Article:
Internal Structure of Earth

Internal Structure of Earth


The Earth comprises four layers: the crust, mantle, outer, and inner core. The crust is the outermost layer of Earth and mostly solid, although some parts are semi-solid (like magma). The mantle is a semi-solid layer beneath the crust where volcanic activity occurs. The outer core is a liquid metal surrounding the inner core, consisting of solid iron crystals.

Four Layers of Earth

The interior of the Earth is divided into four layers: the crust, mantle, outer core and inner core. The crust is Earth’s outermost layer and comprises about 30% of its volume. It is composed mainly of silicate minerals such as feldspar and quartz, rich in aluminium (Al) and silicon (Si). Most rocks found on land are made up primarily of these two minerals. The mantle comprises around 68% or more of Earth’s volume, mainly of iron-rich minerals like olivine that form 10 and 100 km below Earth’s surface. The innermost core lies at approximately 5100 km deep within our planet’s heart, where pressures reach over 150 million times sea-level atmospheric pressure!

Crust (Outermost Layer)

The crust is the outermost layer of Earth. It forms a thin shell (about 5-10 km thick) over the mantle, making up about 31% of Earth’s volume. The crust is composed of rock and minerals, but it has some unique properties that make it distinct from the mantle and upper part of the lithosphere:

  • The crust is solid due to its high temperature (above 300 °C).
  • The crust can be brittle if it’s cold enough; in other words, it’s too cold for rocks to deform plastically.
  • Rigid when cold and brittle; however, at temperatures above 300°C, rocks deform ductilely by flow instead of breaking apart as glass does.

The formation process for continental crust differs in two ways from oceanic crust: 1) continental material formed much faster than oceanic material because continental plates are denser than oceanic plates; 2) there was little or no water present during continent formation, so they aren’t made up mainly of hydrated minerals like clay minerals found within sedimentary rock on land today.

Internal Structure of Earth
Internal Structure of Earth by


The core is the densest part of Earth. It is made of iron and nickel and has a radius of around 6,370 km. The outer core is liquid, while the inner core is solid. The inner core’s temperature can get as high as 14,000 degrees Celsius (57,000 Fahrenheit). Its temperature never changes much because it’s surrounded by an insulating layer called a lithosphere consisting of minerals like quartz, feldspar and olivine.


The mantle is the deepest layer of Earth, and it’s also the thickest. The mantle is composed of silicate rocks that flow slowly over millions of years, which causes mountains to form. The temperature at the top of the mantle (the lithosphere) is hotter than any other part of Earth—about 1,600°F (873°C).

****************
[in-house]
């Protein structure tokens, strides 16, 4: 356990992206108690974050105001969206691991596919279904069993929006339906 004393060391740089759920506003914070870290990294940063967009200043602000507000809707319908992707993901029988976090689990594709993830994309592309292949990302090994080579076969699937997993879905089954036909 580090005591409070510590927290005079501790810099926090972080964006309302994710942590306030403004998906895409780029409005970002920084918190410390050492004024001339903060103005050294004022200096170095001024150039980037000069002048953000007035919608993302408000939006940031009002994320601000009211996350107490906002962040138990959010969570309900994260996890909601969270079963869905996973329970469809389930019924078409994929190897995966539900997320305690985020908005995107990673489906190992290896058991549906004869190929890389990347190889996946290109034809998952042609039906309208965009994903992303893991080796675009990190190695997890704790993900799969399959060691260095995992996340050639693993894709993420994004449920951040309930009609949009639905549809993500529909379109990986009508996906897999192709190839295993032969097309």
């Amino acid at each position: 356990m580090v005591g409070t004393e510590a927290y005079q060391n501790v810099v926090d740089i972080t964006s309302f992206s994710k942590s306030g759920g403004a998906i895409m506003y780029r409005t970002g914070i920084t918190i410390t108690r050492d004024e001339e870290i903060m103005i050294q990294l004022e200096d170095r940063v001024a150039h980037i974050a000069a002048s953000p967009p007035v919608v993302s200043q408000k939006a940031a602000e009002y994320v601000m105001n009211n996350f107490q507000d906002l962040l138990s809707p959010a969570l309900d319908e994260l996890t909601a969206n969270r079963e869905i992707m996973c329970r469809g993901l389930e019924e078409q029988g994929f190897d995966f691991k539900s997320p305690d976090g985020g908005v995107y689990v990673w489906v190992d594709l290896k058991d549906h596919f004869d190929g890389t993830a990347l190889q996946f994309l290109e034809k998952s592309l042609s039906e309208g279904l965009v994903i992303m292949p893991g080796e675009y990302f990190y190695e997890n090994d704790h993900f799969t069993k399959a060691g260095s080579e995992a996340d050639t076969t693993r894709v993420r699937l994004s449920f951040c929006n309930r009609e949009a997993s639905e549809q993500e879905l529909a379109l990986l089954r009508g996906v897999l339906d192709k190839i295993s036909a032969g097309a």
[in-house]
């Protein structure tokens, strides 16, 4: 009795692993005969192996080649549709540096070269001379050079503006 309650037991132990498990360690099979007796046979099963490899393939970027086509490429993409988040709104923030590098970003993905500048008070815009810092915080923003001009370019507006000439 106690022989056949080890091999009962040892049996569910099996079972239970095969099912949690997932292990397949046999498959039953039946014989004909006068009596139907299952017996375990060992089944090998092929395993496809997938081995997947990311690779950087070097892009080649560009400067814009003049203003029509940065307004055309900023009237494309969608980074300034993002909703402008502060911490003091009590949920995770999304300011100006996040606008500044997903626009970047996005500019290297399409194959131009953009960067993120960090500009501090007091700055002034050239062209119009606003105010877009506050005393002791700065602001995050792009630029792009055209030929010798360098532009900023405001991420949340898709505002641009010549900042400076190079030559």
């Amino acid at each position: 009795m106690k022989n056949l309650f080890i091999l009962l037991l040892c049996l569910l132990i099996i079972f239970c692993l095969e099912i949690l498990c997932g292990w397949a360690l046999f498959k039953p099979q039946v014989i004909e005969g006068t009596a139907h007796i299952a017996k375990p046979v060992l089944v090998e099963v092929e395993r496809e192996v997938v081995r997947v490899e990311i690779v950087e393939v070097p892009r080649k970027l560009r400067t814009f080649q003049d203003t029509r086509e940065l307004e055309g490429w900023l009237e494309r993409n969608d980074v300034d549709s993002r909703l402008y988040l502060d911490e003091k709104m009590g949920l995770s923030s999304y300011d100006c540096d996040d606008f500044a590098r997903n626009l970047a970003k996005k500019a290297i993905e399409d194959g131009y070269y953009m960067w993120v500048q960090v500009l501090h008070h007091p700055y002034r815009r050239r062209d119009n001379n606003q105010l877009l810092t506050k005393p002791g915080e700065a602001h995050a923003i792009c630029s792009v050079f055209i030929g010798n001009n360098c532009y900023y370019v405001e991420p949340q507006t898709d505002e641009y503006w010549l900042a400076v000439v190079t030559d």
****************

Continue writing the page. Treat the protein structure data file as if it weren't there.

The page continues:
The lithosphere is the outermost layer of the Earth. It comprises the crust and uppermost mantle, known as the lithosphere.

The lithosphere varies in thickness from about 100 km (62 mi) under oceanic ridges to 30-40 km (19-25 mi) under continents. The average temperature at the top of the solid earth is around 4 degrees Celsius (39 °F). The temperature varies with depth; it increases with increasing pressure until a depth of about 700 km (435 mi), where it reaches its maximum at 6100 K (8100 °F) and then drops off steadily to zero at a distance between 1300 and 1400 km below land surfaces, depending on whether they are old or young.

The lithosphere also includes all other types of rock that form part of the Earth’s surface, such as sedimentary deposits, volcanic flows/eruptions, and fault scarps.


The asthenosphere is the upper mantle layer just below the lithosphere and above the lower mantle. It has a lower viscosity than other regions of Earth’s interior, which means it can flow on geological time scales (millions of years). This makes it essential to understand plate tectonics because it allows plates to slide over without being locked together.

Outer Core

The outer core is made of molten iron and nickel. It’s about 2,200 kilometres thick. The outer core is the hottest part of the Earth, with a maximum of 6,000°C at its core (or 10,000°F). It is also in constant motion—a rotation within itself that creates an electric current around it.

Inner Core

The inner core is solid because of the high pressure and temperature. The inner core is solid because of high pressure. It’s hot because of its temperature but also solid because of its temperature.

Internal Structure of Earth

The internal structure of Earth is composed of four layers. The outermost layer is the crust, which is about 10 to 30 miles thick and floats on top of the mantle. Between these two are a liquid outer core and a solid inner core. The innermost part of the Earth, called its core, makes up more than two-thirds of its volume and primarily consists of iron (Fe). While this part may seem like a solid mass, it behaves like a boiling fluid: It flows slowly in convective currents that generate Earth’s magnetic field.

The mantle surrounds the core and crust; its temperature increases with depth from about 4200 F at its lowest point to about 6000 F near its boundary with the metallic outer core. Above these boundaries lie several thousand miles’ worth of liquid rock known as magma; temperatures there reach up to 12000 F! It’s only under extreme pressure that all this heat remains trapped inside our planet rather than escaping through cracks in its or erupting volcanically onto Earth’s surface.


Knowing the structure of Earth is essential because it helps us understand what our planet is made of and how it works.

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